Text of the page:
The area was first explored by Governor Arthur Phillip shortly after 15 April 1788. It was noted that the party saw "fine views of the mountains inland" (the Blue Mountains). Governor Phillip did not doubt that a large river would be found nearby; it soon was - it was the Lane Cove River. The first white settlement occurred in the area with the establishment of convict timber camps in the time of Governor Lachlan Macquarie. Permanent white settlement of Pennant Hills began only in the 1840s and took off with the arrival of the Northern railway line in the 1880s. In August 1912 the federal government opened a Wireless Telegraphy Station, the first of its kind on a national level. The suburb has grown considerably since the 1950s, when the motor car became commonplace.

The hill for which Pennant Hills is named is Mount Wilberforce, and is said to have been used in the early days of the colony as a signalling post, being a location from which both Sydney and Parramatta, the locations of the governor s places of residence, could be seen. Other signalling posts were at One Tree Hill (Ermington) and May s Hill (Parramatta). Extensively cultivated for citrus fruit growing before the arrival of suburbia, the first orchard in the district was planted by George Suttor. There are two theories about the origin of the suburb s name. One is that the name comes from a hill where a pennant was flown as a signal during the early days of New South Wales.

However, though such signals were certainly used, there is no evidence that such a pennant was ever flown at what is now Pennant Hills, but in the early 19th century the name applied to the whole ridge down as far as Mobbs Hill, which has a Telegraph Road to commemorate the signalling station. Also, references to the suburb of Pennant Hills were written 20 years before the establishment of pennant stations. Elizabeth MacArthur records receiving a flag signal at Parramatta that her husband John had returned from England in 1806. The other theory says that Pennant Hills was named after an 18th Century botanist, Thomas Pennant (Patrick 1994:79-80), though there is no contemporary evidence for this either. The fact that the area was first referred to as "Pendant Hills" in the Sydney Gazette when first published in 1803 makes this theory unlikely, as there was no Thomas Pendant either.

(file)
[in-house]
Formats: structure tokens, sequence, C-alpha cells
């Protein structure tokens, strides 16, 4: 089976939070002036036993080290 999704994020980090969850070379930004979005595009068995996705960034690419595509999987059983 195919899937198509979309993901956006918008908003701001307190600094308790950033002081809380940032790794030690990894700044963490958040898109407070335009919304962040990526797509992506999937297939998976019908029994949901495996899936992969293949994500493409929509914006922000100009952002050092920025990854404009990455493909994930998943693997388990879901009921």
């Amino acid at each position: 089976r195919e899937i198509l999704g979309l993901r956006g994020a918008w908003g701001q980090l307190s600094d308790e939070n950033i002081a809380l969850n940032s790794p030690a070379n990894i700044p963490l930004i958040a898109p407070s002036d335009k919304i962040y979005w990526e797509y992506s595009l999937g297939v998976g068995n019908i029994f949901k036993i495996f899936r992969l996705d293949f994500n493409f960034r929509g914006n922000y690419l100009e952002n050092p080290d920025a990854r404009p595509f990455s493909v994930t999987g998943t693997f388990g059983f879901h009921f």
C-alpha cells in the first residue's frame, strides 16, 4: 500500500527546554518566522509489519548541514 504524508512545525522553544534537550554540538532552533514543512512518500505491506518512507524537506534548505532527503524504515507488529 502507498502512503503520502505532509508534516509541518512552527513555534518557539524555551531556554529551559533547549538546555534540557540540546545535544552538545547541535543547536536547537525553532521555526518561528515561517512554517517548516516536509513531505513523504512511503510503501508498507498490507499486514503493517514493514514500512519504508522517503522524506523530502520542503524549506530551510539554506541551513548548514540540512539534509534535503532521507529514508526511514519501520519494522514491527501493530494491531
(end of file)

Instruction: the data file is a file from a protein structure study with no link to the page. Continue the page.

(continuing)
The name Pennant Hills originally applied to the area now known as West Pennant Hills. However, when the northern railway line was built it passed through what is now Pennant Hills, so a suburb grew around the station and took on the name. The area around Thompsons Corner was renamed West Pennant Hills. Pennant Hills is hilly and the highest altitude is at Observatory Park on Pennant Hills Road, which once was the site of the old astronomical observatory.

Pennant Hills Quarry: Actually located in Dundas Valley, Pennant Hills Quarry was opened in 1832 when the rich outcrop of volcanic rock was discovered by the Surveyor-General, Major Mitchell. The quarry was visited by many geologists of high standing, Charles Dana, Wilkes Expedition in 1840, Count Strzelecki in 1845 and Griffiths Taylor in more recent years. When it was discovered in the 1830s, convict labour was used for quarrying and breaking the stone. A roadway, reserved on the maps of the old grants, gave the government the right to the metal. A stockade to house the workmen was erected in what is now Dundas Park, remaining till the late 1800s. The metal was quarried and carted to the wharf, dumped into punts and conveyed to Sydney. In 1891 the Minister for lands received a deputation from the Dundas Mayor and Aldermen regarding the special lease of the quarry. It closed in 1902.